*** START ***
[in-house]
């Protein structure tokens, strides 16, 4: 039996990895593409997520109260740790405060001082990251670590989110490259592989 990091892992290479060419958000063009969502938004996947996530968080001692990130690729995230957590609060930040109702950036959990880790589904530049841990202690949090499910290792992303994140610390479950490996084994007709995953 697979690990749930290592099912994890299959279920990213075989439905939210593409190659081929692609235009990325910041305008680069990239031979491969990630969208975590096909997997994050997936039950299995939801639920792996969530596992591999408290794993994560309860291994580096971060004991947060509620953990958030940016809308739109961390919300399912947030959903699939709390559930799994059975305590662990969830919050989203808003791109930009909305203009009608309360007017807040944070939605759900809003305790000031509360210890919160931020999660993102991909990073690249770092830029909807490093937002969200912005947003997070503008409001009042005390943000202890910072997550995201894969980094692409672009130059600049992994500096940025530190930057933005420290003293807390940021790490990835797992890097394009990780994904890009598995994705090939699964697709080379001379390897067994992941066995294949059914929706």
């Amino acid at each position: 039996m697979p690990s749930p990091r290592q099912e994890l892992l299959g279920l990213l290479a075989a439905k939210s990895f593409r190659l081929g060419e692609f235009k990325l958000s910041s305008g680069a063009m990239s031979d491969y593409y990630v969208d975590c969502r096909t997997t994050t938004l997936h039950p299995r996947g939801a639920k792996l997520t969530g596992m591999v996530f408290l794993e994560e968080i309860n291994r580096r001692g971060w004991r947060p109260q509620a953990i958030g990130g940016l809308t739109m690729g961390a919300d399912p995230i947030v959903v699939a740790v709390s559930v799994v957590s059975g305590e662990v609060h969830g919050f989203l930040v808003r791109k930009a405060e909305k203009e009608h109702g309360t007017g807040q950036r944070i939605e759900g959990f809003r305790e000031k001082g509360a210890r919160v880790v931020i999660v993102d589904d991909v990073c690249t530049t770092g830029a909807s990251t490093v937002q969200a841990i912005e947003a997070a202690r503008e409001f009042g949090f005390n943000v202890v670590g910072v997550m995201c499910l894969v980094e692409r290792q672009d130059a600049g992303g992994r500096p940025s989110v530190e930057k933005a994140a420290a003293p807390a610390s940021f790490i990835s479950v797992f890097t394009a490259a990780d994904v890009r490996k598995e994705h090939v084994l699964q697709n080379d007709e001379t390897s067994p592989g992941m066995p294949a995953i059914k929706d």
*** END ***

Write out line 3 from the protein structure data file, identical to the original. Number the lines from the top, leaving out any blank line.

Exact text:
């Amino acid at each position: 039996m697979p690990s749930p990091r290592q099912e994890l892992l299959g279920l990213l290479a075989a439905k939210s990895f593409r190659l081929g060419e692609f235009k990325l958000s910041s305008g680069a063009m990239s031979d491969y593409y990630v969208d975590c969502r096909t997997t994050t938004l997936h039950p299995r996947g939801a639920k792996l997520t969530g596992m591999v996530f408290l794993e994560e968080i309860n291994r580096r001692g971060w004991r947060p109260q509620a953990i958030g990130g940016l809308t739109m690729g961390a919300d399912p995230i947030v959903v699939a740790v709390s559930v799994v957590s059975g305590e662990v609060h969830g919050f989203l930040v808003r791109k930009a405060e909305k203009e009608h109702g309360t007017g807040q950036r944070i939605e759900g959990f809003r305790e000031k001082g509360a210890r919160v880790v931020i999660v993102d589904d991909v990073c690249t530049t770092g830029a909807s990251t490093v937002q969200a841990i912005e947003a997070a202690r503008e409001f009042g949090f005390n943000v202890v670590g910072v997550m995201c499910l894969v980094e692409r290792q672009d130059a600049g992303g992994r500096p940025s989110v530190e930057k933005a994140a420290a003293p807390a610390s940021f790490i990835s479950v797992f890097t394009a490259a990780d994904v890009r490996k598995e994705h090939v084994l699964q697709n080379d007709e001379t390897s067994p592989g992941m066995p294949a995953i059914k929706d």